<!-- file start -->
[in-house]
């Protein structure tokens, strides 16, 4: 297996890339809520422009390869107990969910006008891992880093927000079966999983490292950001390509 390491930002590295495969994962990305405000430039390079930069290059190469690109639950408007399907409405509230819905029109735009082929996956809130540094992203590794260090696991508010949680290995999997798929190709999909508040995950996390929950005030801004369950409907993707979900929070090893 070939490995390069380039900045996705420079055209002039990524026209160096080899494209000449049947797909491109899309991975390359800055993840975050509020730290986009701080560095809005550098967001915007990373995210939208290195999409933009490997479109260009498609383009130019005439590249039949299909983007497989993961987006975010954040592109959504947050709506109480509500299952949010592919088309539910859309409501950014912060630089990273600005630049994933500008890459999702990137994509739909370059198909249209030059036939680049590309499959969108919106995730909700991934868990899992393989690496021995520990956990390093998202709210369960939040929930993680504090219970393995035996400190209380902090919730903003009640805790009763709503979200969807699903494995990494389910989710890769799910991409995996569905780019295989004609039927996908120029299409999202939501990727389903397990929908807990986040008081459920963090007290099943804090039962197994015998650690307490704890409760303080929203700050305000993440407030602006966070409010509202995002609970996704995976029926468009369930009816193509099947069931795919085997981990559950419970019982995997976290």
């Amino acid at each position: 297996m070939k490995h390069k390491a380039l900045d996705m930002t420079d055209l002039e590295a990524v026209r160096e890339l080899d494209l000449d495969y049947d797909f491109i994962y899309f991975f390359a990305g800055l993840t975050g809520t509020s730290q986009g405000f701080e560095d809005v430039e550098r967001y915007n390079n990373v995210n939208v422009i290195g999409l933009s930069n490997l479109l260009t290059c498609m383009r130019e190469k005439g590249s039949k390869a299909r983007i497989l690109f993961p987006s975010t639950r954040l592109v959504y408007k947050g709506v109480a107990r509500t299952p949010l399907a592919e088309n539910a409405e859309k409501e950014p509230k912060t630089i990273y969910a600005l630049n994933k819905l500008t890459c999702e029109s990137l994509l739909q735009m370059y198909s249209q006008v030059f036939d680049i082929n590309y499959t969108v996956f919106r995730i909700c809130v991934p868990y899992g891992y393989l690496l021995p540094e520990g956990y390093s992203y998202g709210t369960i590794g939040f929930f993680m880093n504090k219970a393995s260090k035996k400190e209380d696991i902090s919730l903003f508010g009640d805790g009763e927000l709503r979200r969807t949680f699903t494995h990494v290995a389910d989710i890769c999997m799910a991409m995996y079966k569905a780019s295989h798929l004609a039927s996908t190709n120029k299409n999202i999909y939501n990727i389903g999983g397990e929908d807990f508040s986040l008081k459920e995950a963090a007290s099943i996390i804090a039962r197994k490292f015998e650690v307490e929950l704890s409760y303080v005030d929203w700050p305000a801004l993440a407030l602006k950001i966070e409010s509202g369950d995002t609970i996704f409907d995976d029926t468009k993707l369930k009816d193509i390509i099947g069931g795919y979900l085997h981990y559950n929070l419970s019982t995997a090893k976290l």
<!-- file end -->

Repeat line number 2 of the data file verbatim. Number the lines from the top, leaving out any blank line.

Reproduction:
């Protein structure tokens, strides 16, 4: 297996890339809520422009390869107990969910006008891992880093927000079966999983490292950001390509 390491930002590295495969994962990305405000430039390079930069290059190469690109639950408007399907409405509230819905029109735009082929996956809130540094992203590794260090696991508010949680290995999997798929190709999909508040995950996390929950005030801004369950409907993707979900929070090893 070939490995390069380039900045996705420079055209002039990524026209160096080899494209000449049947797909491109899309991975390359800055993840975050509020730290986009701080560095809005550098967001915007990373995210939208290195999409933009490997479109260009498609383009130019005439590249039949299909983007497989993961987006975010954040592109959504947050709506109480509500299952949010592919088309539910859309409501950014912060630089990273600005630049994933500008890459999702990137994509739909370059198909249209030059036939680049590309499959969108919106995730909700991934868990899992393989690496021995520990956990390093998202709210369960939040929930993680504090219970393995035996400190209380902090919730903003009640805790009763709503979200969807699903494995990494389910989710890769799910991409995996569905780019295989004609039927996908120029299409999202939501990727389903397990929908807990986040008081459920963090007290099943804090039962197994015998650690307490704890409760303080929203700050305000993440407030602006966070409010509202995002609970996704995976029926468009369930009816193509099947069931795919085997981990559950419970019982995997976290």